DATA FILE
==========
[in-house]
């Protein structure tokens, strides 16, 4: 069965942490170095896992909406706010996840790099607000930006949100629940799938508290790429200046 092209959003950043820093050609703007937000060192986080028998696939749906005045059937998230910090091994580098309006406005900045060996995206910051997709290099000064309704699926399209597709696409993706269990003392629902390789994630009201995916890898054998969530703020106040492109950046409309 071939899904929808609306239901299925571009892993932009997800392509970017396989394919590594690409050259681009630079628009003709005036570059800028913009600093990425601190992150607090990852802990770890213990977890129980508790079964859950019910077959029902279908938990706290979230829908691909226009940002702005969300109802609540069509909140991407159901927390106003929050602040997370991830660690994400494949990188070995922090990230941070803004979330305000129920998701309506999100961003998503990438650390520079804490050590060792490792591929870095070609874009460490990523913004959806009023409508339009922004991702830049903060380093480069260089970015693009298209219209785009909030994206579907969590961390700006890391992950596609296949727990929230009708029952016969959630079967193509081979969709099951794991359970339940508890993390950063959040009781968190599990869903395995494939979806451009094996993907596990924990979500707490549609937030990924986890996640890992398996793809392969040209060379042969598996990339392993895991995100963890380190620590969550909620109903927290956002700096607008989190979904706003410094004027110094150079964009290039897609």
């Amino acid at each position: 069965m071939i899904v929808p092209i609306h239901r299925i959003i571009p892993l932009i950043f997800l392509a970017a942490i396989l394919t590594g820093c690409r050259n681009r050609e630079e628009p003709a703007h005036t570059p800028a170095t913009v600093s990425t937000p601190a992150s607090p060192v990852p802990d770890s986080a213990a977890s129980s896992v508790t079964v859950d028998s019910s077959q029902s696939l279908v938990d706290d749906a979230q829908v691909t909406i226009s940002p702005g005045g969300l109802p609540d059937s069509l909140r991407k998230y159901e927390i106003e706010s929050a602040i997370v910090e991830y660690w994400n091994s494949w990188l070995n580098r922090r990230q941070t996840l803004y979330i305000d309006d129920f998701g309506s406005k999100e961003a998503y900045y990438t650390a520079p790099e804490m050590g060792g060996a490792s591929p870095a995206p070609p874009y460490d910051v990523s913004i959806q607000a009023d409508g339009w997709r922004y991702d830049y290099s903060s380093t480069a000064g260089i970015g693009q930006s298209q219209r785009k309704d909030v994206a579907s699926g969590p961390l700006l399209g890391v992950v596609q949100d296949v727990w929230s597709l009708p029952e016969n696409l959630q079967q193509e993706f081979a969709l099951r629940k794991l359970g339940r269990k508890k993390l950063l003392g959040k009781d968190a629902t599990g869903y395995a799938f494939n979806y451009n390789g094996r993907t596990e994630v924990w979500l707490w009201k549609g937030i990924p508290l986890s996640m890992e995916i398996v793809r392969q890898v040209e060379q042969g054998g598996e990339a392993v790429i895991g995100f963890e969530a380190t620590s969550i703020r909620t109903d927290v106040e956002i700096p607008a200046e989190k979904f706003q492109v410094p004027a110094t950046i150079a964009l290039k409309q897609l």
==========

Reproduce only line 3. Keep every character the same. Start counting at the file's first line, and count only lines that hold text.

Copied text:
């Amino acid at each position: 069965m071939i899904v929808p092209i609306h239901r299925i959003i571009p892993l932009i950043f997800l392509a970017a942490i396989l394919t590594g820093c690409r050259n681009r050609e630079e628009p003709a703007h005036t570059p800028a170095t913009v600093s990425t937000p601190a992150s607090p060192v990852p802990d770890s986080a213990a977890s129980s896992v508790t079964v859950d028998s019910s077959q029902s696939l279908v938990d706290d749906a979230q829908v691909t909406i226009s940002p702005g005045g969300l109802p609540d059937s069509l909140r991407k998230y159901e927390i106003e706010s929050a602040i997370v910090e991830y660690w994400n091994s494949w990188l070995n580098r922090r990230q941070t996840l803004y979330i305000d309006d129920f998701g309506s406005k999100e961003a998503y900045y990438t650390a520079p790099e804490m050590g060792g060996a490792s591929p870095a995206p070609p874009y460490d910051v990523s913004i959806q607000a009023d409508g339009w997709r922004y991702d830049y290099s903060s380093t480069a000064g260089i970015g693009q930006s298209q219209r785009k309704d909030v994206a579907s699926g969590p961390l700006l399209g890391v992950v596609q949100d296949v727990w929230s597709l009708p029952e016969n696409l959630q079967q193509e993706f081979a969709l099951r629940k794991l359970g339940r269990k508890k993390l950063l003392g959040k009781d968190a629902t599990g869903y395995a799938f494939n979806y451009n390789g094996r993907t596990e994630v924990w979500l707490w009201k549609g937030i990924p508290l986890s996640m890992e995916i398996v793809r392969q890898v040209e060379q042969g054998g598996e990339a392993v790429i895991g995100f963890e969530a380190t620590s969550i703020r909620t109903d927290v106040e956002i700096p607008a200046e989190k979904f706003q492109v410094p004027a110094t950046i150079a964009l290039k409309q897609l």